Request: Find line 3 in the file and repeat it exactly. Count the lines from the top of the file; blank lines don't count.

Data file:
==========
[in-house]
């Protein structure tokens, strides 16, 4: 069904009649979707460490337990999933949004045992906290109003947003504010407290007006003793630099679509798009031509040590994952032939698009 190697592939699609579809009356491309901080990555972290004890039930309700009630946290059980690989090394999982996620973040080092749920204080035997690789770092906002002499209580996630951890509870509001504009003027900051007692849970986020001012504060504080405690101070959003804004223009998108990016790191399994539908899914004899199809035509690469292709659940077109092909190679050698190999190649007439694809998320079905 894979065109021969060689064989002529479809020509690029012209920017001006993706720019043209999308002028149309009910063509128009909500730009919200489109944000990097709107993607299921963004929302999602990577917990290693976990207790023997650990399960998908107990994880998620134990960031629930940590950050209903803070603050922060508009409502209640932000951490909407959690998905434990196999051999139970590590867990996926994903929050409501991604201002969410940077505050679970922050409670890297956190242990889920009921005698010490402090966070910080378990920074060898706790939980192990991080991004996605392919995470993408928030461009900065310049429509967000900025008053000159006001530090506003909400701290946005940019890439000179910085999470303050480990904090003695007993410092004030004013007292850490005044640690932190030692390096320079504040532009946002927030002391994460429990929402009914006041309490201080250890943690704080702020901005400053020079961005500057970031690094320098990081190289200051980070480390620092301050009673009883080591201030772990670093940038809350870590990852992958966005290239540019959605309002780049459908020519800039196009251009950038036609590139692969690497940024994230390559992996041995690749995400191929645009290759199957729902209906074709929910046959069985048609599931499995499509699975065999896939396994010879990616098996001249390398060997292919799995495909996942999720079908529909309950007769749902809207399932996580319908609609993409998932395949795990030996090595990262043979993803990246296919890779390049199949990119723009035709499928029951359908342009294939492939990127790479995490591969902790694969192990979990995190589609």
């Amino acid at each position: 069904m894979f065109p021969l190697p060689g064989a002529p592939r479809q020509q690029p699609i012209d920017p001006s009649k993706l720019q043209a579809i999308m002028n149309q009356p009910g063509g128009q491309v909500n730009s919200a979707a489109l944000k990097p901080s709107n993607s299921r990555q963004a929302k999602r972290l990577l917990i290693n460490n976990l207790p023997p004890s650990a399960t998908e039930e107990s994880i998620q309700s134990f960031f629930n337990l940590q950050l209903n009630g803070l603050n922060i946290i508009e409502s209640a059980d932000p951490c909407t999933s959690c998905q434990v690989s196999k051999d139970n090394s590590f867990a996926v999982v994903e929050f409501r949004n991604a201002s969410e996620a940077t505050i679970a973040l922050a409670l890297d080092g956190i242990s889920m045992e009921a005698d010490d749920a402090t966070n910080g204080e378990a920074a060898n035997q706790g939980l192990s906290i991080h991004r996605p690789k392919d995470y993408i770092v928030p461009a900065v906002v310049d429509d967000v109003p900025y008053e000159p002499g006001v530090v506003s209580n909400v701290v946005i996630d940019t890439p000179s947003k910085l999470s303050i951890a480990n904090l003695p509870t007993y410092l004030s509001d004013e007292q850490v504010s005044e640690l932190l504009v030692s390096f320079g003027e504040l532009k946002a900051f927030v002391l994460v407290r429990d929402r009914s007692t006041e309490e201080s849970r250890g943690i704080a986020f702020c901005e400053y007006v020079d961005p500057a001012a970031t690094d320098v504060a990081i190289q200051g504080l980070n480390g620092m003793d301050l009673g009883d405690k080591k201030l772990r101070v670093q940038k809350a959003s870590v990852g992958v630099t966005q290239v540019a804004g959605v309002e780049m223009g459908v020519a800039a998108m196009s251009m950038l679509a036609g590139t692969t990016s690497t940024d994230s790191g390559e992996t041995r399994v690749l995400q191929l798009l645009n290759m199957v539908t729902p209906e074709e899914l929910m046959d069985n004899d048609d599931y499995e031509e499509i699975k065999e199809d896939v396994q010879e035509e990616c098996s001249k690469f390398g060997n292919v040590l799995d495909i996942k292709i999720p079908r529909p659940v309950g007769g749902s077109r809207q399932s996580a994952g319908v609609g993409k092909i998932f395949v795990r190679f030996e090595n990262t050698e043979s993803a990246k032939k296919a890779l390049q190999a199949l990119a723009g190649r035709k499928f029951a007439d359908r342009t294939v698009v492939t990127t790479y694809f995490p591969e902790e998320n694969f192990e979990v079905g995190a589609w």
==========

């Amino acid at each position: 069904m894979f065109p021969l190697p060689g064989a002529p592939r479809q020509q690029p699609i012209d920017p001006s009649k993706l720019q043209a579809i999308m002028n149309q009356p009910g063509g128009q491309v909500n730009s919200a979707a489109l944000k990097p901080s709107n993607s299921r990555q963004a929302k999602r972290l990577l917990i290693n460490n976990l207790p023997p004890s650990a399960t998908e039930e107990s994880i998620q309700s134990f960031f629930n337990l940590q950050l209903n009630g803070l603050n922060i946290i508009e409502s209640a059980d932000p951490c909407t999933s959690c998905q434990v690989s196999k051999d139970n090394s590590f867990a996926v999982v994903e929050f409501r949004n991604a201002s969410e996620a940077t505050i679970a973040l922050a409670l890297d080092g956190i242990s889920m045992e009921a005698d010490d749920a402090t966070n910080g204080e378990a920074a060898n035997q706790g939980l192990s906290i991080h991004r996605p690789k392919d995470y993408i770092v928030p461009a900065v906002v310049d429509d967000v109003p900025y008053e000159p002499g006001v530090v506003s209580n909400v701290v946005i996630d940019t890439p000179s947003k910085l999470s303050i951890a480990n904090l003695p509870t007993y410092l004030s509001d004013e007292q850490v504010s005044e640690l932190l504009v030692s390096f320079g003027e504040l532009k946002a900051f927030v002391l994460v407290r429990d929402r009914s007692t006041e309490e201080s849970r250890g943690i704080a986020f702020c901005e400053y007006v020079d961005p500057a001012a970031t690094d320098v504060a990081i190289q200051g504080l980070n480390g620092m003793d301050l009673g009883d405690k080591k201030l772990r101070v670093q940038k809350a959003s870590v990852g992958v630099t966005q290239v540019a804004g959605v309002e780049m223009g459908v020519a800039a998108m196009s251009m950038l679509a036609g590139t692969t990016s690497t940024d994230s790191g390559e992996t041995r399994v690749l995400q191929l798009l645009n290759m199957v539908t729902p209906e074709e899914l929910m046959d069985n004899d048609d599931y499995e031509e499509i699975k065999e199809d896939v396994q010879e035509e990616c098996s001249k690469f390398g060997n292919v040590l799995d495909i996942k292709i999720p079908r529909p659940v309950g007769g749902s077109r809207q399932s996580a994952g319908v609609g993409k092909i998932f395949v795990r190679f030996e090595n990262t050698e043979s993803a990246k032939k296919a890779l390049q190999a199949l990119a723009g190649r035709k499928f029951a007439d359908r342009t294939v698009v492939t990127t790479y694809f995490p591969e902790e998320n694969f192990e979990v079905g995190a589609w």